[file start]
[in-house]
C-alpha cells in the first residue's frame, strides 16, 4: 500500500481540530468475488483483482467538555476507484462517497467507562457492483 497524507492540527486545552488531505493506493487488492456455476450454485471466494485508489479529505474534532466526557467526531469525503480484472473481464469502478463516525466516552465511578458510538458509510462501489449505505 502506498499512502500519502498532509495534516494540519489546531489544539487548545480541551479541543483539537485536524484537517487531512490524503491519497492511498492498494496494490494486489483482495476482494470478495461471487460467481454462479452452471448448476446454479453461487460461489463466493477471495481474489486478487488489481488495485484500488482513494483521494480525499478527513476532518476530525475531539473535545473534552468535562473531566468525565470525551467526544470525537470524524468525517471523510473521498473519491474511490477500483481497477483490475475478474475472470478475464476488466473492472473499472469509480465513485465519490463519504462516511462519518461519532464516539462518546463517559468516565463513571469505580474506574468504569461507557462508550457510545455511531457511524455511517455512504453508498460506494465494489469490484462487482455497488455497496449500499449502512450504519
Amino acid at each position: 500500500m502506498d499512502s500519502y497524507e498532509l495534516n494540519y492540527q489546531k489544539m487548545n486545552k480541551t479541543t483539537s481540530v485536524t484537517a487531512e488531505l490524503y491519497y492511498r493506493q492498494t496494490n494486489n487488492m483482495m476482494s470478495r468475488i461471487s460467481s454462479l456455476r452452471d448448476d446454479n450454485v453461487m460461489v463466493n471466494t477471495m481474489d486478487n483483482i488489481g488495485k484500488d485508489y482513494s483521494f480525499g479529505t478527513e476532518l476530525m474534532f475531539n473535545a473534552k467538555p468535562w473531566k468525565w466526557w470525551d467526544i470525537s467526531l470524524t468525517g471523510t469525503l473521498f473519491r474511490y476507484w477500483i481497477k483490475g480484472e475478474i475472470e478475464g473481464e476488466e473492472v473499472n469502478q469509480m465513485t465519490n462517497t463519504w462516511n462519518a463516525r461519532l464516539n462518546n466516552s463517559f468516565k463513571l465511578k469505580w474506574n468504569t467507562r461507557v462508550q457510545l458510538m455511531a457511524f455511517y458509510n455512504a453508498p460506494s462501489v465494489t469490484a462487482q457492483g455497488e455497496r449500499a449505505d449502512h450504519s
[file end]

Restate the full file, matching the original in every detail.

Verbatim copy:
[in-house]
C-alpha cells in the first residue's frame, strides 16, 4: 500500500481540530468475488483483482467538555476507484462517497467507562457492483 497524507492540527486545552488531505493506493487488492456455476450454485471466494485508489479529505474534532466526557467526531469525503480484472473481464469502478463516525466516552465511578458510538458509510462501489449505505 502506498499512502500519502498532509495534516494540519489546531489544539487548545480541551479541543483539537485536524484537517487531512490524503491519497492511498492498494496494490494486489483482495476482494470478495461471487460467481454462479452452471448448476446454479453461487460461489463466493477471495481474489486478487488489481488495485484500488482513494483521494480525499478527513476532518476530525475531539473535545473534552468535562473531566468525565470525551467526544470525537470524524468525517471523510473521498473519491474511490477500483481497477483490475475478474475472470478475464476488466473492472473499472469509480465513485465519490463519504462516511462519518461519532464516539462518546463517559468516565463513571469505580474506574468504569461507557462508550457510545455511531457511524455511517455512504453508498460506494465494489469490484462487482455497488455497496449500499449502512450504519
Amino acid at each position: 500500500m502506498d499512502s500519502y497524507e498532509l495534516n494540519y492540527q489546531k489544539m487548545n486545552k480541551t479541543t483539537s481540530v485536524t484537517a487531512e488531505l490524503y491519497y492511498r493506493q492498494t496494490n494486489n487488492m483482495m476482494s470478495r468475488i461471487s460467481s454462479l456455476r452452471d448448476d446454479n450454485v453461487m460461489v463466493n471466494t477471495m481474489d486478487n483483482i488489481g488495485k484500488d485508489y482513494s483521494f480525499g479529505t478527513e476532518l476530525m474534532f475531539n473535545a473534552k467538555p468535562w473531566k468525565w466526557w470525551d467526544i470525537s467526531l470524524t468525517g471523510t469525503l473521498f473519491r474511490y476507484w477500483i481497477k483490475g480484472e475478474i475472470e478475464g473481464e476488466e473492472v473499472n469502478q469509480m465513485t465519490n462517497t463519504w462516511n462519518a463516525r461519532l464516539n462518546n466516552s463517559f468516565k463513571l465511578k469505580w474506574n468504569t467507562r461507557v462508550q457510545l458510538m455511531a457511524f455511517y458509510n455512504a453508498p460506494s462501489v465494489t469490484a462487482q457492483g455497488e455497496r449500499a449505505d449502512h450504519s